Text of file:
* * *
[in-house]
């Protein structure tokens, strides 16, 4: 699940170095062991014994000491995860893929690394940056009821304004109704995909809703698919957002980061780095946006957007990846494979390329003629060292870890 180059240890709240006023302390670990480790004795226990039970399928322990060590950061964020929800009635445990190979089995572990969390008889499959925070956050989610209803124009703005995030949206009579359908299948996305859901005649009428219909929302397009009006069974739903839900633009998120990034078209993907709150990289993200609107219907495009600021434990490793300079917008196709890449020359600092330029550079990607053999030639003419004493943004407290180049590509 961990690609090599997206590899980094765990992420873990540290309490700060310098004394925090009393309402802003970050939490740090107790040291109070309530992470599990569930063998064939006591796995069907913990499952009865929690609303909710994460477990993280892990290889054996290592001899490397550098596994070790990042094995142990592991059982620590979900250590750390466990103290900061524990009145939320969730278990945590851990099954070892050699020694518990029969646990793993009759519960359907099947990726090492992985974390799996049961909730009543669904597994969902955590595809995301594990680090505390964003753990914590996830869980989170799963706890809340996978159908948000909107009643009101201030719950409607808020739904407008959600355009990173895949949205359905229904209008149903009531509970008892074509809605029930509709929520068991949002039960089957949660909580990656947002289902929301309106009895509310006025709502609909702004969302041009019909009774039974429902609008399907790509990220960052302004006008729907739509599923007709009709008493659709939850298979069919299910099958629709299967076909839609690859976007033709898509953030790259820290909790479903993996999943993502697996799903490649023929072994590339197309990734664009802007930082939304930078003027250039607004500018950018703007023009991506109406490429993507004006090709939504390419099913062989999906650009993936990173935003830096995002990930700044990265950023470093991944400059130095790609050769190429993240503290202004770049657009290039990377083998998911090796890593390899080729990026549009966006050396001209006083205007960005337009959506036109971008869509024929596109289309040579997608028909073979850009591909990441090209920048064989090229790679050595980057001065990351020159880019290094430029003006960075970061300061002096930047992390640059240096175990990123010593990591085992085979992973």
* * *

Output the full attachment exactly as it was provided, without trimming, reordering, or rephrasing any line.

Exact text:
[in-house]
């Protein structure tokens, strides 16, 4: 699940170095062991014994000491995860893929690394940056009821304004109704995909809703698919957002980061780095946006957007990846494979390329003629060292870890 180059240890709240006023302390670990480790004795226990039970399928322990060590950061964020929800009635445990190979089995572990969390008889499959925070956050989610209803124009703005995030949206009579359908299948996305859901005649009428219909929302397009009006069974739903839900633009998120990034078209993907709150990289993200609107219907495009600021434990490793300079917008196709890449020359600092330029550079990607053999030639003419004493943004407290180049590509 961990690609090599997206590899980094765990992420873990540290309490700060310098004394925090009393309402802003970050939490740090107790040291109070309530992470599990569930063998064939006591796995069907913990499952009865929690609303909710994460477990993280892990290889054996290592001899490397550098596994070790990042094995142990592991059982620590979900250590750390466990103290900061524990009145939320969730278990945590851990099954070892050699020694518990029969646990793993009759519960359907099947990726090492992985974390799996049961909730009543669904597994969902955590595809995301594990680090505390964003753990914590996830869980989170799963706890809340996978159908948000909107009643009101201030719950409607808020739904407008959600355009990173895949949205359905229904209008149903009531509970008892074509809605029930509709929520068991949002039960089957949660909580990656947002289902929301309106009895509310006025709502609909702004969302041009019909009774039974429902609008399907790509990220960052302004006008729907739509599923007709009709008493659709939850298979069919299910099958629709299967076909839609690859976007033709898509953030790259820290909790479903993996999943993502697996799903490649023929072994590339197309990734664009802007930082939304930078003027250039607004500018950018703007023009991506109406490429993507004006090709939504390419099913062989999906650009993936990173935003830096995002990930700044990265950023470093991944400059130095790609050769190429993240503290202004770049657009290039990377083998998911090796890593390899080729990026549009966006050396001209006083205007960005337009959506036109971008869509024929596109289309040579997608028909073979850009591909990441090209920048064989090229790679050595980057001065990351020159880019290094430029003006960075970061300061002096930047992390640059240096175990990123010593990591085992085979992973």